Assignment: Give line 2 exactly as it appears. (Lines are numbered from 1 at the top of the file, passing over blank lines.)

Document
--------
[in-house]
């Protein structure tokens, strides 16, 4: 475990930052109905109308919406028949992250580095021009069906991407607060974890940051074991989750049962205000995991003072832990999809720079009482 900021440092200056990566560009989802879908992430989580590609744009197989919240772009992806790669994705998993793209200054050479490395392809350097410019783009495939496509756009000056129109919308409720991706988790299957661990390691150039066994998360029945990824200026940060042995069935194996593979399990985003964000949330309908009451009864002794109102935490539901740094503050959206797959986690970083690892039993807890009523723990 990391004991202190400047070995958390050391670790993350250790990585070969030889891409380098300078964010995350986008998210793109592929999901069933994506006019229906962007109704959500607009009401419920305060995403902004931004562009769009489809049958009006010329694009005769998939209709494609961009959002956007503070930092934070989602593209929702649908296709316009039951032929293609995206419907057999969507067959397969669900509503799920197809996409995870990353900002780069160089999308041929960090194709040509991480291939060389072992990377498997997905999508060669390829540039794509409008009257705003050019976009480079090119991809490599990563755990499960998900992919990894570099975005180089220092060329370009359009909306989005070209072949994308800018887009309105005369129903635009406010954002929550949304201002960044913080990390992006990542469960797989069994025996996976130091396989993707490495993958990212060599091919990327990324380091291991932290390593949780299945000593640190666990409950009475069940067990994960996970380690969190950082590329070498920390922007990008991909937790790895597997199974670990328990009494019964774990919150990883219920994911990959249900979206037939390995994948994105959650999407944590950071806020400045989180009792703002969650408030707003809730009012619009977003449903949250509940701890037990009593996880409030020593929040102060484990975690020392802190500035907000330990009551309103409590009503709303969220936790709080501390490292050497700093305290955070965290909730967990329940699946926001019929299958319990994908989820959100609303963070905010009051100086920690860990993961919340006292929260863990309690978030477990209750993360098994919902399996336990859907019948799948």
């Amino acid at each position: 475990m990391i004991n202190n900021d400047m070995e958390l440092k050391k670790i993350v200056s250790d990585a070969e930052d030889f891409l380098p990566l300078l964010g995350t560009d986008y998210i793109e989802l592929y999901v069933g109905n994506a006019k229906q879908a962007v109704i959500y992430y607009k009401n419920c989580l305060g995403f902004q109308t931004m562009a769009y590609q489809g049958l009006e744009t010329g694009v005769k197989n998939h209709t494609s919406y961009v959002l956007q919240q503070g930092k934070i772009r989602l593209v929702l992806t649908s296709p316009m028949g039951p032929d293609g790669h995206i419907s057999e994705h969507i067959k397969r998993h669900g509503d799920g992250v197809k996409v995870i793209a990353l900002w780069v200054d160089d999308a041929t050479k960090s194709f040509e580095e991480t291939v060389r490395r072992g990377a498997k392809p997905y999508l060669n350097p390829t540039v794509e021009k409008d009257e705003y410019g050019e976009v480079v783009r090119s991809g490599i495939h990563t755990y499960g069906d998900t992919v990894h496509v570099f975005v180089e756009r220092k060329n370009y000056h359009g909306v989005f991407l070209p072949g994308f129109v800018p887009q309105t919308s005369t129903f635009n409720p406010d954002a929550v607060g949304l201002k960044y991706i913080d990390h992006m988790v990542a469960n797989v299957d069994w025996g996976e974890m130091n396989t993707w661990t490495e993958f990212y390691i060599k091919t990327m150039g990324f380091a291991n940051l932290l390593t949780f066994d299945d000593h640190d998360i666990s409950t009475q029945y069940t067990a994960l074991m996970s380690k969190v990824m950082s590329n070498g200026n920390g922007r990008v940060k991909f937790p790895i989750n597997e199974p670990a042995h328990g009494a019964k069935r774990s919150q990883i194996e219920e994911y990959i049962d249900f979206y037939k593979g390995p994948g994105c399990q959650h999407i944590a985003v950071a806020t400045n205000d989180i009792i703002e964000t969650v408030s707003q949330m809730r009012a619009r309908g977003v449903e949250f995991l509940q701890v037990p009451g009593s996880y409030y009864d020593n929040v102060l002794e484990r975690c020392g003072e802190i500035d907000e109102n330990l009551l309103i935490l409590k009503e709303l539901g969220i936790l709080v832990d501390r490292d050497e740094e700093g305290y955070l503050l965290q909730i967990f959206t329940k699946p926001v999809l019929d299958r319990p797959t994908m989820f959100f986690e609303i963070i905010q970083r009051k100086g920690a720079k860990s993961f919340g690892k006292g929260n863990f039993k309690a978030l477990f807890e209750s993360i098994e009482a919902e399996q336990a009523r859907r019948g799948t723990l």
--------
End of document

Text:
């Protein structure tokens, strides 16, 4: 475990930052109905109308919406028949992250580095021009069906991407607060974890940051074991989750049962205000995991003072832990999809720079009482 900021440092200056990566560009989802879908992430989580590609744009197989919240772009992806790669994705998993793209200054050479490395392809350097410019783009495939496509756009000056129109919308409720991706988790299957661990390691150039066994998360029945990824200026940060042995069935194996593979399990985003964000949330309908009451009864002794109102935490539901740094503050959206797959986690970083690892039993807890009523723990 990391004991202190400047070995958390050391670790993350250790990585070969030889891409380098300078964010995350986008998210793109592929999901069933994506006019229906962007109704959500607009009401419920305060995403902004931004562009769009489809049958009006010329694009005769998939209709494609961009959002956007503070930092934070989602593209929702649908296709316009039951032929293609995206419907057999969507067959397969669900509503799920197809996409995870990353900002780069160089999308041929960090194709040509991480291939060389072992990377498997997905999508060669390829540039794509409008009257705003050019976009480079090119991809490599990563755990499960998900992919990894570099975005180089220092060329370009359009909306989005070209072949994308800018887009309105005369129903635009406010954002929550949304201002960044913080990390992006990542469960797989069994025996996976130091396989993707490495993958990212060599091919990327990324380091291991932290390593949780299945000593640190666990409950009475069940067990994960996970380690969190950082590329070498920390922007990008991909937790790895597997199974670990328990009494019964774990919150990883219920994911990959249900979206037939390995994948994105959650999407944590950071806020400045989180009792703002969650408030707003809730009012619009977003449903949250509940701890037990009593996880409030020593929040102060484990975690020392802190500035907000330990009551309103409590009503709303969220936790709080501390490292050497700093305290955070965290909730967990329940699946926001019929299958319990994908989820959100609303963070905010009051100086920690860990993961919340006292929260863990309690978030477990209750993360098994919902399996336990859907019948799948």